Thirdly, the FCA’s data-led approach is having an impact – it is using data to help drive a more proactive engagement in some cases, so firms are finding themselves under scrutiny sometimes without the warnings they would have had in the past.

Is it AML in general that is coming under more scrutiny, or are there specific areas that firms should be aware of?

There is an increase in general scrutiny, so firms do need to keep on top of all their AML controls, processes, monitoring and review.  That said, there seem to be some specific areas of focus currently – although these change depending on the data analysis.

One of the current focusses is enhanced due diligence – right through the process, so for example risk assessments, operational processes, monitoring and reviews, its effectiveness in practice.  There’s much more attention as well on documentation and evidence of framework decisions and their justifications and reviews.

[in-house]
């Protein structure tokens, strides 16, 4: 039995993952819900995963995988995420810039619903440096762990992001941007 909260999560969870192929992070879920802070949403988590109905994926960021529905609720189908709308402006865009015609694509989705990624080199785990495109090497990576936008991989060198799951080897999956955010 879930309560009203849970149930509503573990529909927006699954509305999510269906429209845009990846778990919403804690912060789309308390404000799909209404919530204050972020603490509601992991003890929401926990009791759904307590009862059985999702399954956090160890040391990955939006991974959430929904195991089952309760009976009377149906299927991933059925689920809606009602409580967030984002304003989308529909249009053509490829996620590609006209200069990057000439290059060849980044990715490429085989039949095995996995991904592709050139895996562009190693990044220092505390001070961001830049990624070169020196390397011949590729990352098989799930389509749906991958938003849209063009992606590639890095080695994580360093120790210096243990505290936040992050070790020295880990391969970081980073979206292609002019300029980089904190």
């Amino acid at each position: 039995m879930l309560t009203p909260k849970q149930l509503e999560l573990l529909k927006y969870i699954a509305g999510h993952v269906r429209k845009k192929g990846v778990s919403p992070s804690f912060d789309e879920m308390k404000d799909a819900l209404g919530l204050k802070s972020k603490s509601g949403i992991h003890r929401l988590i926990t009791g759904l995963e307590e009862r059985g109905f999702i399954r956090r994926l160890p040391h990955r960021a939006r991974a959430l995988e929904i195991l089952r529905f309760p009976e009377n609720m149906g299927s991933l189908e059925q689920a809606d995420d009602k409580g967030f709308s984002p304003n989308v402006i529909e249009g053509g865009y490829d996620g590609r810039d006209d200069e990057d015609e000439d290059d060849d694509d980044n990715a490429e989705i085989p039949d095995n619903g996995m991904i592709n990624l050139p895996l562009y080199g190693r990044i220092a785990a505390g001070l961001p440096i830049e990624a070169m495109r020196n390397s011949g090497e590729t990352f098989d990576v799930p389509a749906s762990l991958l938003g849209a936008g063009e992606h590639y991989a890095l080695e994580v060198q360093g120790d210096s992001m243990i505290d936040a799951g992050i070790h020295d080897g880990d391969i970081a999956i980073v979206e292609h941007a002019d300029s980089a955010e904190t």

With risk assessments – firms are expected to take a more granular and sensitive approach than previously and the FCA are expecting a holistic approach across different products and services.  Where they differ – the FCA will expect to see justification and evidence that this has been considered, justified and agreed by the senior team – rather than being a result of different services evolving separately.

In terms of effectiveness, the FCA want to see improvements in quality assurance and testing – that firms are proactively working to improve their processes and adapting to changes in their business but also to the environment.

Adequate resourcing and, more importantly, staff training are also something that the FCA are paying more attention to at the moment.

You said that the FCA’s focus is changing depending on their data analysis. What does this mean and how is that affecting the FCA’s activity?